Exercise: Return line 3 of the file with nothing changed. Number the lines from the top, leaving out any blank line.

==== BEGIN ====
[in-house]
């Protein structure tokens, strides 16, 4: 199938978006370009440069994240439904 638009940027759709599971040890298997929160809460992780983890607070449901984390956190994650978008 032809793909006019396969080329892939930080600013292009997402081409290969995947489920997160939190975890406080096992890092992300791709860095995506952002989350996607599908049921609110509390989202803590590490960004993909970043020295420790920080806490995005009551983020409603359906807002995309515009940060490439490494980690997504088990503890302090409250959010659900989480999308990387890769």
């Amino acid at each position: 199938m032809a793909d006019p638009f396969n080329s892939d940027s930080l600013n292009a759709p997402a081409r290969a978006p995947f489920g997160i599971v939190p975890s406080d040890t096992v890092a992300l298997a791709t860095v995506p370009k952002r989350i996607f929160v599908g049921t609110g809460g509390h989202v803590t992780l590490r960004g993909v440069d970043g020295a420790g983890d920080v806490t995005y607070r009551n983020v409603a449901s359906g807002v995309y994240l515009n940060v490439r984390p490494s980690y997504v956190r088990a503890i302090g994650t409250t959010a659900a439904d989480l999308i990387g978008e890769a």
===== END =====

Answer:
């Amino acid at each position: 199938m032809a793909d006019p638009f396969n080329s892939d940027s930080l600013n292009a759709p997402a081409r290969a978006p995947f489920g997160i599971v939190p975890s406080d040890t096992v890092a992300l298997a791709t860095v995506p370009k952002r989350i996607f929160v599908g049921t609110g809460g509390h989202v803590t992780l590490r960004g993909v440069d970043g020295a420790g983890d920080v806490t995005y607070r009551n983020v409603a449901s359906g807002v995309y994240l515009n940060v490439r984390p490494s980690y997504v956190r088990a503890i302090g994650t409250t959010a659900a439904d989480l999308i990387g978008e890769a």